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Choosing What’s Important This Holiday Season

Can you feel the pressure mounting? The expectations rising? It’s that time of year again. The Christmas season.

I never quite know how I’ll react to the holidays. Two years ago, I was ready early. I had the advent calendars made up and everything. It was a rare year. Last year, I barely got the tree up and really didn’t even want to think much about Christmas, I was at the other extreme. I usually sit somewhere in the middle. Both equally anticipating and dreading Christmas.


A few weeks ago I read a blog I follow which turned my thinking upside down. The Inspired Room by Melissa Michaels is about making our houses into homes. She posted a blog entitled Simply Inspired Holidays: First Things First. (You can read it here, you won’t regret it.)

She writes: “I believe that if we begin this season with an intentional focus on gratitude, we’ll be inspired to create a special atmosphere in our home for celebrating.”

My brain clicked on and started to work as she asked three questions. The first was what matters most to us this holiday season and the second “What are you most grateful for? Ask yourself how gratitude can help you shape your holiday plans and expectations.”

I stopped there. What? I had never looked at Christmas through the filter of gratitude. Not really. Not beyond the we should be grateful for the baby Jesus and let’s try to manufacture that feeling this holiday, amid all the spending, and frenetic hype. Not very inspiring. Instead it was just another thing to do on my getting-longer-by-the-moment TO DO list.

But Michael’s questions made me focus. I couldn’t actually answer it right away unless I wanted pat answers, which I didn’t. I’ve been mulling these over for weeks. What am I really thankful for and how does that translate into making Christmas more meaningful? How does it look in my house? These were significant questions because frankly I haven’t been feeling very grateful lately. Christmas was just going to make me feel more guilty for my less then stellar attitude. The answer had been to avoid the holiday. But maybe I could change my perspective.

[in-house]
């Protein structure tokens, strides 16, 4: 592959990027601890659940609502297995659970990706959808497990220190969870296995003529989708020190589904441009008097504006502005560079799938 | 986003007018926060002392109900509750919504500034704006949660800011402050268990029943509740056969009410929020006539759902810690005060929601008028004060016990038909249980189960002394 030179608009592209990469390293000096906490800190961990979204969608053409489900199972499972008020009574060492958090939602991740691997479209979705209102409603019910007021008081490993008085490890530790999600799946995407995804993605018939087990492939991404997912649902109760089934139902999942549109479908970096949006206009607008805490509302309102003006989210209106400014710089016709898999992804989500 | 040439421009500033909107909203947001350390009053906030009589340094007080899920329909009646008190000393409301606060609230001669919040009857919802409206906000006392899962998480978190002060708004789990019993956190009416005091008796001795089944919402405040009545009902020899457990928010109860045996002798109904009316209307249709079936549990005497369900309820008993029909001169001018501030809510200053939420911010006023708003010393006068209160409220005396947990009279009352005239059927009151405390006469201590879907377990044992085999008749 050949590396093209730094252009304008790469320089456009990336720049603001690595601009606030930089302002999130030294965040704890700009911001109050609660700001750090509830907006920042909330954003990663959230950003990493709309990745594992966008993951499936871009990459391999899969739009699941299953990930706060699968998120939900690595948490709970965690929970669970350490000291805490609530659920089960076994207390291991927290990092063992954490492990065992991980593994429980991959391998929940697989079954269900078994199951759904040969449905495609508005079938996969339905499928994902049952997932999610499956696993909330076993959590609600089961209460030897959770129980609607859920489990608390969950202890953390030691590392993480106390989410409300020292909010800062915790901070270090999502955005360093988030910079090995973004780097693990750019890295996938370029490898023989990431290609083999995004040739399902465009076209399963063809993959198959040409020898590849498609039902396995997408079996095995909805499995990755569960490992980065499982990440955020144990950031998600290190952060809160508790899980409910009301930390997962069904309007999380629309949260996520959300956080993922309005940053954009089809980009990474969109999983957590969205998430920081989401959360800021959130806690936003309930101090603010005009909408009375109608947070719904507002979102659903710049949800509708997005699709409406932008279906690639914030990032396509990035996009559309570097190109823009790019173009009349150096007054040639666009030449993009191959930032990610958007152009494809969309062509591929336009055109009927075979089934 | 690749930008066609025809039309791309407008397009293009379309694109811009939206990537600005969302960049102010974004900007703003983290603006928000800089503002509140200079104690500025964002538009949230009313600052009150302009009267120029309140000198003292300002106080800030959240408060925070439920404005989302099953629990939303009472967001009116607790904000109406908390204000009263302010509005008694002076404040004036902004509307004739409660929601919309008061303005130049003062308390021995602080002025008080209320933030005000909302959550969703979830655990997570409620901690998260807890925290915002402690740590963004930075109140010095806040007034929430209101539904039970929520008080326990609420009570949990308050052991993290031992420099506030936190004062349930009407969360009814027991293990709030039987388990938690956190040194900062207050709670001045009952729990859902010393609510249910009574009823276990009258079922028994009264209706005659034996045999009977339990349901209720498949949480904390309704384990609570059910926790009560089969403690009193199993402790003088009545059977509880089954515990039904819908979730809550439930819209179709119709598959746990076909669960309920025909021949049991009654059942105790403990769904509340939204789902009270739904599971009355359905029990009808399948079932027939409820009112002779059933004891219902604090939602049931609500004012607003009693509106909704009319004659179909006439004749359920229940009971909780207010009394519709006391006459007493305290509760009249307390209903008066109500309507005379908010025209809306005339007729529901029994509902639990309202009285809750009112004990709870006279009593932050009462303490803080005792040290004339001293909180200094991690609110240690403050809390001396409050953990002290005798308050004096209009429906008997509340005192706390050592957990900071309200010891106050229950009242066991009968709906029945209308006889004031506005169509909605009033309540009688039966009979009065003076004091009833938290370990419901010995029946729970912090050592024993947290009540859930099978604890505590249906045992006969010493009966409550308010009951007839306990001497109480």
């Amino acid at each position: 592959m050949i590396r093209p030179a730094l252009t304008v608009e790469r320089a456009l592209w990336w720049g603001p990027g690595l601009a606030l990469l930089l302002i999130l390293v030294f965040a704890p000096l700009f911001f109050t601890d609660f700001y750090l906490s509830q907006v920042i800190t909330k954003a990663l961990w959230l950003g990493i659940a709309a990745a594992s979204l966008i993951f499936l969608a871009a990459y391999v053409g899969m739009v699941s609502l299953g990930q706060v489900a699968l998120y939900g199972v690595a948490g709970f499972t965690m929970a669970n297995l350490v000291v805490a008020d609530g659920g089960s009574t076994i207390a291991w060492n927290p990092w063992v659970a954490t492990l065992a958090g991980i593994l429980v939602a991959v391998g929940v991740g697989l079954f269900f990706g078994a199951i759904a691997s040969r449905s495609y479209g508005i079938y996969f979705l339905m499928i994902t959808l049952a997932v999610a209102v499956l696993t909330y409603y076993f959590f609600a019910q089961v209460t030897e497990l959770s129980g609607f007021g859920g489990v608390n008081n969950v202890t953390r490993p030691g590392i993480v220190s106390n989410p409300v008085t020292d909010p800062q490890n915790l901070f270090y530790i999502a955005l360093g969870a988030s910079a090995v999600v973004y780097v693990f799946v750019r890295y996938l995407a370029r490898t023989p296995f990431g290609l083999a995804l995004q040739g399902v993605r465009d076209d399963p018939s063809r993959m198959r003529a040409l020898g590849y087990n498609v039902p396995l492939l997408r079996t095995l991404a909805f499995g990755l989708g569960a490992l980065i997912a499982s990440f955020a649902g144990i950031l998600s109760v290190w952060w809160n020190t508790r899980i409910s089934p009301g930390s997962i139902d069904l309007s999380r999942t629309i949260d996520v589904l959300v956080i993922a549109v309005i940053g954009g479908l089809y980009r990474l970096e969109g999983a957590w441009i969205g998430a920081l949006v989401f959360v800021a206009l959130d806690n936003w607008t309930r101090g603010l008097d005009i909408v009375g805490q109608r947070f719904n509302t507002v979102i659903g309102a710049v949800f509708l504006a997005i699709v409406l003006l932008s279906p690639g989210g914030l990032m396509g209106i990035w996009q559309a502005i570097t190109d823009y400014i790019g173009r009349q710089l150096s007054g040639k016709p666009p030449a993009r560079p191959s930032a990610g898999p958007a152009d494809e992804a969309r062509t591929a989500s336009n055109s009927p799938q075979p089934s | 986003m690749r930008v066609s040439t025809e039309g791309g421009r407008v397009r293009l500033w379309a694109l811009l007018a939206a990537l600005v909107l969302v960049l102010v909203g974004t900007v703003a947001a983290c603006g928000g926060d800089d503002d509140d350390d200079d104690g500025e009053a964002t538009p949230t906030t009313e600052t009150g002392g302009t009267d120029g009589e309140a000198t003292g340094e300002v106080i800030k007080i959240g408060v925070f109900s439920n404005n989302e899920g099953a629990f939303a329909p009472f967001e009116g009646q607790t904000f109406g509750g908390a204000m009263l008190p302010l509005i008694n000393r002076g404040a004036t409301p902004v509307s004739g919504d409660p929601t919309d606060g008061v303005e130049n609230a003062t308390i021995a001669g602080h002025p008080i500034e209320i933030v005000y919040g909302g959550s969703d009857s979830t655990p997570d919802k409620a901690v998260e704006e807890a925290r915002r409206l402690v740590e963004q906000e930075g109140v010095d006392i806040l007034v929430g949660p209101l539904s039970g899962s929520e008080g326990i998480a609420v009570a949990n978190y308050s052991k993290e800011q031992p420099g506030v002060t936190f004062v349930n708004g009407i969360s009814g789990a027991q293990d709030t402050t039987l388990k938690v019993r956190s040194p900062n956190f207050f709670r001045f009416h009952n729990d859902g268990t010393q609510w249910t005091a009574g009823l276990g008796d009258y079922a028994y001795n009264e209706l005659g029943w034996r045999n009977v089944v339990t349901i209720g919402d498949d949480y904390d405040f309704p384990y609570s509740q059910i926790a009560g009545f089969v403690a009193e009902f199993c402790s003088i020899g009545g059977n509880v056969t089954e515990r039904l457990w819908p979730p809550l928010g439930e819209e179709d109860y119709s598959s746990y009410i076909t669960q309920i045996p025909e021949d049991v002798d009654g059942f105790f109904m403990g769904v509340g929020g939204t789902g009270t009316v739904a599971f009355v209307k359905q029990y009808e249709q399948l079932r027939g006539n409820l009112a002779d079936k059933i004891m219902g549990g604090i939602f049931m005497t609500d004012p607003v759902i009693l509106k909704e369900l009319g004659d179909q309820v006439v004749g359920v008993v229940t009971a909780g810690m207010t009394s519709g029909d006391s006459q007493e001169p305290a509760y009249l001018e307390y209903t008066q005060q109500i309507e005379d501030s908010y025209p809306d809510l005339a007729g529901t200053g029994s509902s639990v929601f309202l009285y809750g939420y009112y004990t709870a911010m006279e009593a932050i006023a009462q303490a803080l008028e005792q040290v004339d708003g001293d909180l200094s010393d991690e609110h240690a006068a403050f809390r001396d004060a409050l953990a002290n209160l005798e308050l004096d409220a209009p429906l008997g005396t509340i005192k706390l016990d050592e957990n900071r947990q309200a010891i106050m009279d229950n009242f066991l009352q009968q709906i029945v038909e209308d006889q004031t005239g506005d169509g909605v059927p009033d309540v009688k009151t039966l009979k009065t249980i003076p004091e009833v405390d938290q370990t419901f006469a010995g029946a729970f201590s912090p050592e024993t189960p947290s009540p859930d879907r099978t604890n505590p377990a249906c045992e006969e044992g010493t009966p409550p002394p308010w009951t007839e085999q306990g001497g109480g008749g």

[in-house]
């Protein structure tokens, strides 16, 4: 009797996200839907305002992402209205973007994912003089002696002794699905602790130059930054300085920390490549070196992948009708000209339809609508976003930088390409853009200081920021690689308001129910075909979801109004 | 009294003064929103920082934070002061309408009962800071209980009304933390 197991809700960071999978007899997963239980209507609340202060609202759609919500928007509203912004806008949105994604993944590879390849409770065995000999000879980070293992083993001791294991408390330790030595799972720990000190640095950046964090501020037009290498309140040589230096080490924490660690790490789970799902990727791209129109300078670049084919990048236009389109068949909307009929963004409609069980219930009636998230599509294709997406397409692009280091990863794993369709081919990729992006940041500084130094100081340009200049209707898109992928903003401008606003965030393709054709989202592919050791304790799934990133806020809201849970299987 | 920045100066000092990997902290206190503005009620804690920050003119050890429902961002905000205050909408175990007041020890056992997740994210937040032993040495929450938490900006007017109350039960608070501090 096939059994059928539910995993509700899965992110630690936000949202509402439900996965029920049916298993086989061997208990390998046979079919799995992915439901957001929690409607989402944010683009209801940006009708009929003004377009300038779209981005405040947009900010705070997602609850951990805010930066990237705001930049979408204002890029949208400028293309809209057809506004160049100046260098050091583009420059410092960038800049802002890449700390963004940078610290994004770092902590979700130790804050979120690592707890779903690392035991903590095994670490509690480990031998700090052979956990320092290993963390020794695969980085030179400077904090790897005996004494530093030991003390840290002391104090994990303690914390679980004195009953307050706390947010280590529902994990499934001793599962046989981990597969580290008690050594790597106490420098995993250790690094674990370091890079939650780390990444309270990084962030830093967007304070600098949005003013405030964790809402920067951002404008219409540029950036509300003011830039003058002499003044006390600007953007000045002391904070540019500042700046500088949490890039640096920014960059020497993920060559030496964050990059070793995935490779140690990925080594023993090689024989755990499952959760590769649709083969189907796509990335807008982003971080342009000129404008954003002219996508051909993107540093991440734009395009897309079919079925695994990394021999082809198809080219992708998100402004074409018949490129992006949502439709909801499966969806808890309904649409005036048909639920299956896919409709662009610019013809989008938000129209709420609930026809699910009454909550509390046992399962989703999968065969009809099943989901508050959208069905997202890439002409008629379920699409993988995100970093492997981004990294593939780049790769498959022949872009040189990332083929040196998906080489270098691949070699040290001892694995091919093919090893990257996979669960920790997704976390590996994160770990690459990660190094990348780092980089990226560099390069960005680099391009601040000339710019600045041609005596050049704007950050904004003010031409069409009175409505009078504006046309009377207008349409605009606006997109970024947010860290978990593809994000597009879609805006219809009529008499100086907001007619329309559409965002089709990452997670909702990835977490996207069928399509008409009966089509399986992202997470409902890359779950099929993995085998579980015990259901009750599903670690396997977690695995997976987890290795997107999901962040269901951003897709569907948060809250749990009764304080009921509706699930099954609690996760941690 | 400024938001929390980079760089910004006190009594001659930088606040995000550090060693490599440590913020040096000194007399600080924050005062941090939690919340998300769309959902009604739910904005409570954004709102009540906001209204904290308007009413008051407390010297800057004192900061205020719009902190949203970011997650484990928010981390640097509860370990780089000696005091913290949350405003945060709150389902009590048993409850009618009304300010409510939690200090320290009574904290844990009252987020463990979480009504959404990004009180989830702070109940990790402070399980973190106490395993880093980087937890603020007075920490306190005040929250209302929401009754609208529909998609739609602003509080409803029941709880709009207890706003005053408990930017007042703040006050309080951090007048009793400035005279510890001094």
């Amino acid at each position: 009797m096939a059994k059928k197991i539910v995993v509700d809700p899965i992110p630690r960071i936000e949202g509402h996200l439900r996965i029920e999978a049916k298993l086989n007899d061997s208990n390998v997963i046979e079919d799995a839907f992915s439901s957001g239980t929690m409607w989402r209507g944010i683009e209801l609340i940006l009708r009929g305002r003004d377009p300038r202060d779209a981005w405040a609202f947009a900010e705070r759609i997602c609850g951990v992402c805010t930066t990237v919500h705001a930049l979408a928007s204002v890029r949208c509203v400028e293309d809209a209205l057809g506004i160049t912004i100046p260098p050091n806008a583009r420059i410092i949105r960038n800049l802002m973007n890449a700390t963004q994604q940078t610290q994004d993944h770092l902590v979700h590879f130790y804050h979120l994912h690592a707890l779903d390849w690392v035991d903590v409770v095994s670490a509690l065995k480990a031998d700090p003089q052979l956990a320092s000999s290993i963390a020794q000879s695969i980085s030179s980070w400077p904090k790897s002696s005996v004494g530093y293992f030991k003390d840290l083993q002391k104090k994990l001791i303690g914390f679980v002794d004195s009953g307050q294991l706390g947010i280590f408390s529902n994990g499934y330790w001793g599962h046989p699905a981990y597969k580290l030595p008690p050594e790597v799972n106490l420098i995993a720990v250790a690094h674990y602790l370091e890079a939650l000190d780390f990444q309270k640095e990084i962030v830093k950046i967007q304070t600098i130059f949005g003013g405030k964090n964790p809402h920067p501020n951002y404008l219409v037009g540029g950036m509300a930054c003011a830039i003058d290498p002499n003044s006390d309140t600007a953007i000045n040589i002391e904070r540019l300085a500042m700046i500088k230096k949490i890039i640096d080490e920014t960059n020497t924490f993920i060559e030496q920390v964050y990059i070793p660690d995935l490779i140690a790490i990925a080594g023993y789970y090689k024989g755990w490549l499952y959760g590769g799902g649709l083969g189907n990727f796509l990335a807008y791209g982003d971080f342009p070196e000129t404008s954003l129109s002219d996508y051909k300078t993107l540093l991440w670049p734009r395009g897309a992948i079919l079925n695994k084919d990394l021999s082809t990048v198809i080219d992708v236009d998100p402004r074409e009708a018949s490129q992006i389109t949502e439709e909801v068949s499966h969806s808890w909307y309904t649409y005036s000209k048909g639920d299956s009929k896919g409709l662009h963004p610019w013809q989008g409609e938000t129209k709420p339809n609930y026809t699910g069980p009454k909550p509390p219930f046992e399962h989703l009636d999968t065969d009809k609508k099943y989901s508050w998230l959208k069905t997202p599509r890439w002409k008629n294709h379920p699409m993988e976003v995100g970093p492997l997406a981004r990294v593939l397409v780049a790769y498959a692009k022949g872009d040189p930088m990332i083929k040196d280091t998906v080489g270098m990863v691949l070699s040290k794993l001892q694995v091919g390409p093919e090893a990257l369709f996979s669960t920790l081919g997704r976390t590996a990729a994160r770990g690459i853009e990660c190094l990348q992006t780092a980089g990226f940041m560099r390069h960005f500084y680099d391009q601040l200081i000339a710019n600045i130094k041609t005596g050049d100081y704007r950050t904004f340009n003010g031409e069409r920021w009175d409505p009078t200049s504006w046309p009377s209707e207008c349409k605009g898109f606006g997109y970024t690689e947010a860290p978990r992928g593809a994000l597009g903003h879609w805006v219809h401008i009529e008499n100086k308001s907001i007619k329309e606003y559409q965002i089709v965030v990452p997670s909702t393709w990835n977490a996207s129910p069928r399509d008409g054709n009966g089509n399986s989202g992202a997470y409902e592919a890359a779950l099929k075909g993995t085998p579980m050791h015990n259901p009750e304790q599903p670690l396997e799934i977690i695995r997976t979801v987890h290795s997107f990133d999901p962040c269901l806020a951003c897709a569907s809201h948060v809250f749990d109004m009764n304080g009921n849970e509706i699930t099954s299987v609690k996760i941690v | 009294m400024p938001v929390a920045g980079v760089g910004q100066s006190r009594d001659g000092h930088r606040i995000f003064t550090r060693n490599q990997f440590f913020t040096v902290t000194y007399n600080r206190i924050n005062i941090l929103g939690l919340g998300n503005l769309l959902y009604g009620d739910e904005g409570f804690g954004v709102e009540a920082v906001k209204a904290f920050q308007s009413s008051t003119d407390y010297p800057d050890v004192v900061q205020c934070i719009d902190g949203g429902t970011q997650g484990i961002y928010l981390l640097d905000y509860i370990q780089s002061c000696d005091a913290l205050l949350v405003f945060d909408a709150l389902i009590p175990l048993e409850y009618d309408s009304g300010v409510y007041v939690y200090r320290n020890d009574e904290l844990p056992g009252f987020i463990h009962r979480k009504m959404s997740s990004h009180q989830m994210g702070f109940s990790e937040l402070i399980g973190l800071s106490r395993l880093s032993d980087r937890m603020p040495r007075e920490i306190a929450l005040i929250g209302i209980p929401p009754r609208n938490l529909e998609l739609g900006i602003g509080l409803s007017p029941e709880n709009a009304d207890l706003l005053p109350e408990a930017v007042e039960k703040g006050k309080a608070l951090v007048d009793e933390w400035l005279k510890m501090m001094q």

Baby steps. I thought to myself. I can do this in baby steps. Embrace the holidays but not the consumerism. Not the should do’s and must do’s. I will do what is best and important for me and my family. Because my husband is a pastor, he’s already busy this time of year, I don’t want to add to it.

These are the things I’m grateful for this year. They may seem simple but hopefully in these small things, I will come alive to the bigger things.

I am grateful for the rich colours at Christmas time when it can be dreary and grey. I love red so I am thankful for the deep, rich tones that are woven through this season. I want to colour up my house this Christmas because I love bright, colourful things. It will help my mood stay more cheery.

I am grateful for twinkling lights. – Christmas lights on houses, on trees. Candles burning. They are warm and inviting when it can be cold and dreary. When we feel frosty and grey on the inside the lights invite us into their warmth. They point to the Light of the World who is also inviting us in. I need that reminder some days. I also want my kids to feel like their home is warm and inviting.  That they are accepted here.

I am grateful for the many blessings we are given here in North America. I am grateful we are privileged and have the ability to share with others who are not as blessed.  I want to focus on sharing.

Speaking of gifts, I love giving good gifts. I worked in a gift shop after I graduated from university and it was a great lesson in giving. I appreciate when someone has thought about the gift they want to give. We’ve all been there when we’ve purchased something quick and easy. It happens but I don’t want it to be the norm. Nor should we stress about buying the perfect gift. Because it’s not about that either. But a little thought can go a long way. For some, a gift card is the perfect gift. For others it’s about time spent with the person or being given the gift of time for themselves. As I said, it doesn’t have to be complicated but maybe this year we can take a few minutes to think of the person we love and are thankful for before we buy. Most times we are more touched by the fact someone actually thought about us than the gift itself.


Those are the things I’ve chosen to focus on this Christmas. Every year we look to make it meaningful and more times than not, I, at least, come away feeling empty and guilty because I feel that way. Maybe my focus needs to change. Maybe as we pick and choose what matters most and filter it through the lens of gratefulness, we will be pointed back to greatest Gift given.  The only Gift we ever really need.


Luke 2:11 for today in the city of David there has been born for you a Savior, who is Christ the Lord. NASB (emphasis mine)